BLOG: Planning policy is still not up to scratch on sustainability
The National Planning Policy Framework is a crucial lever of government policy, which dictates the physical places and spaces in our everyday lives – and therefore has a huge impact on sustainability and the green economy. There is still a window of opportunity to influence the crucially important draft revision, which progressive businesses, local authorities and NGOs need to grasp with both hands.
In recent government pronouncements on housebuilding and development, it’s noticeable that ‘design’ seems to be back on the agenda. Sajid Javid said “quality is as important as quantity when it comes to building the homes we need”. This is to be welcomed.
On closer inspection though, there is a fairly narrow interpretation of what good design looks like – and environmental sustainability does not come off well. This is reflected in the revised draft of the NPPF where there are some subtle changes and missed opportunities which need to be challenged and addressed. I will highlight three (there are more).
Firstly, and perhaps most fundamental of all, the definition of sustainable development within the revised draft is too vague and weak. Unlike the current NPPF, the definition ignores the 2005 UK Sustainable Development Strategy and the obligations of the UN Sustainable Development Goals, which are clearly articulated as government objectives in the 25 Year Environment Plan.
Not only is the definition weakened, but the draft then goes on to make clear that even these weakened objectives “are not criteria against which every decision can or should be judged”. So, if that pesky issue of sustainability gets in the way, well – maybe don’t worry about it?
This represents a significant weakening of the wording of the current NPPF, which states that the economic, social and environmental roles of the planning system should not be “undertaken in isolation, because they are mutually dependent….economic social and environmental gains should be sought jointly and simultaneously”.
Secondly, the NPPF doesn’t recognise the important emergence of social value as a concept that is being increasingly applied to the planning and development process by trailblazing local authorities and developers. This is a topic UKGBC reported on just last month. Social value is a means of articulating and quantifying the impact that development has on residents, businesses and other stakeholders in a community – which might range from jobs and apprenticeships to reduced energy bills, resilience to flooding or health and wellbeing benefits.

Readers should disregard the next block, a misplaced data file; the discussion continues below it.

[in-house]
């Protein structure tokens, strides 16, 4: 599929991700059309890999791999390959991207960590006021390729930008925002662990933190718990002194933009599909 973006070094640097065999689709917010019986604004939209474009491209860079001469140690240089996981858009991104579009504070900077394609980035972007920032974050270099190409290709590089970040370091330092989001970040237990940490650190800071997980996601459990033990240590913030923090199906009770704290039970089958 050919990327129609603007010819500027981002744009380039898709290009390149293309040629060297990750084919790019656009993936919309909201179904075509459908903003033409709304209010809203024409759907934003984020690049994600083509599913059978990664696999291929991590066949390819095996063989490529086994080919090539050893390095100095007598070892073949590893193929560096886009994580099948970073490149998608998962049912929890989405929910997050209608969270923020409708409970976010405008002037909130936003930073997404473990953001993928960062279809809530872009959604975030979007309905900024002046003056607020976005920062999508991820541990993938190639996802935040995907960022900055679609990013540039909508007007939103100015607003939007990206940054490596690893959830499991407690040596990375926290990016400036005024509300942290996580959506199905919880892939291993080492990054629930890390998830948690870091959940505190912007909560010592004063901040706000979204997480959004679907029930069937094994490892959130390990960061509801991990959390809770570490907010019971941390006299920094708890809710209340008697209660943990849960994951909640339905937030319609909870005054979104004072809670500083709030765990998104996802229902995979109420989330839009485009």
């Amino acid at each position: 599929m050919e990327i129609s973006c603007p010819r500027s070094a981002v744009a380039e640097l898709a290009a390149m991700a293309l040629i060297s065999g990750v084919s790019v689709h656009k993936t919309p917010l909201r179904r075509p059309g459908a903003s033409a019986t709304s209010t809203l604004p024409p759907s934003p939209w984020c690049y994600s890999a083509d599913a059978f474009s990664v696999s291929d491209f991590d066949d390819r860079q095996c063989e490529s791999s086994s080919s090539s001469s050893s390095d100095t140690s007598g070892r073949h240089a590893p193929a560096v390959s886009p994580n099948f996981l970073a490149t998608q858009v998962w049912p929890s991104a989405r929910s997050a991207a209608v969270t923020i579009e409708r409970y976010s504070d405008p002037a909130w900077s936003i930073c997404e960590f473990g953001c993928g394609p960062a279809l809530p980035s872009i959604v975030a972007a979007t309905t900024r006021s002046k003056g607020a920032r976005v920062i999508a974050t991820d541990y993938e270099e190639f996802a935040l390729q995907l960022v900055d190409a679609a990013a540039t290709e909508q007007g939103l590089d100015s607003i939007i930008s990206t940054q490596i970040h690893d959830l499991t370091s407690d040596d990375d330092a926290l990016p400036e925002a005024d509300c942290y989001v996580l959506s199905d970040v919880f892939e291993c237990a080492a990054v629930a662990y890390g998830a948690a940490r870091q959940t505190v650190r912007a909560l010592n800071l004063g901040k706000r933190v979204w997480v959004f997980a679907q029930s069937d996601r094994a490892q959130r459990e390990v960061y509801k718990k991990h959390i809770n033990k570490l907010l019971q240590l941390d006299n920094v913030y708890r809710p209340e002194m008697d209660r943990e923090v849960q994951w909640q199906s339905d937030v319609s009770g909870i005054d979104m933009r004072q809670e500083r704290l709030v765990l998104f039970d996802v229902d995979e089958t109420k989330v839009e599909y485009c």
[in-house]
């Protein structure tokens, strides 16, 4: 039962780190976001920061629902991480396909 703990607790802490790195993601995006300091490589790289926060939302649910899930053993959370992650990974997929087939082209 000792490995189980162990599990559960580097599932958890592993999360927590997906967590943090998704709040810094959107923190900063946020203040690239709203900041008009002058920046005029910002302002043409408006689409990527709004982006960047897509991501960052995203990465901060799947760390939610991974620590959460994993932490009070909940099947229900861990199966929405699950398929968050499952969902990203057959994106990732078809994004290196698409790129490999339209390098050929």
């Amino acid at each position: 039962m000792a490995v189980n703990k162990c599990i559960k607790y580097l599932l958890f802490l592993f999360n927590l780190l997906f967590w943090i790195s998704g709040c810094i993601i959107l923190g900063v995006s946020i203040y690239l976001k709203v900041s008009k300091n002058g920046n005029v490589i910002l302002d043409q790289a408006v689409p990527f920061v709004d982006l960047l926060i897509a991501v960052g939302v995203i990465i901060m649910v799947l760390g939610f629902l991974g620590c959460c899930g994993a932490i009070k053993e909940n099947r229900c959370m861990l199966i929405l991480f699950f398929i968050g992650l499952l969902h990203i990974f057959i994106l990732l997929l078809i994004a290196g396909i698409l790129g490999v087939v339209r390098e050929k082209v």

Delivering social value should be set out as one of the overarching ambitions of the National Planning Policy Framework and planners encouraged to utilise it as a tool for ensuring good outcomes for communities.
Thirdly, the draft NPPF reinforces perceived limitations on local authorities to drive higher energy performance standards in new homes through planning – but does leave the door ajar for a different approach.
Currently, there are multiple interpretations by local authorities of the requirements or limitations on them. Some believe they cannot go further than Building Regulations. Others believe they have free reign. This is a complex area, and we have produced guidance, as well as taken informal legal advice, and published recommendations in conjunction with Core Cities UK. But in an age of devolution, metro mayors and strong city leadership on climate change, it is surely perverse to artificially limit the powers of local authorities.
With local authorities now showing an appetite to move forward collectively and consistently (always a legitimate concern of developers) the time has come for MHCLG to clarify its position, and enable and encourage leadership from local authorities to help us meet our carbon targets.
A final thought. This is of interest beyond just the NPPF itself. To what extent does the BEIS Clean Growth Strategy and Defra 25 Year Environment Plan carry weight with MHCLG? For a department often maligned by green campaigners as a blockage to any progressive planning policy, this is a crucial test.
John Alker is Director or Policy and Places at UKGBC. Follow John on Twitter.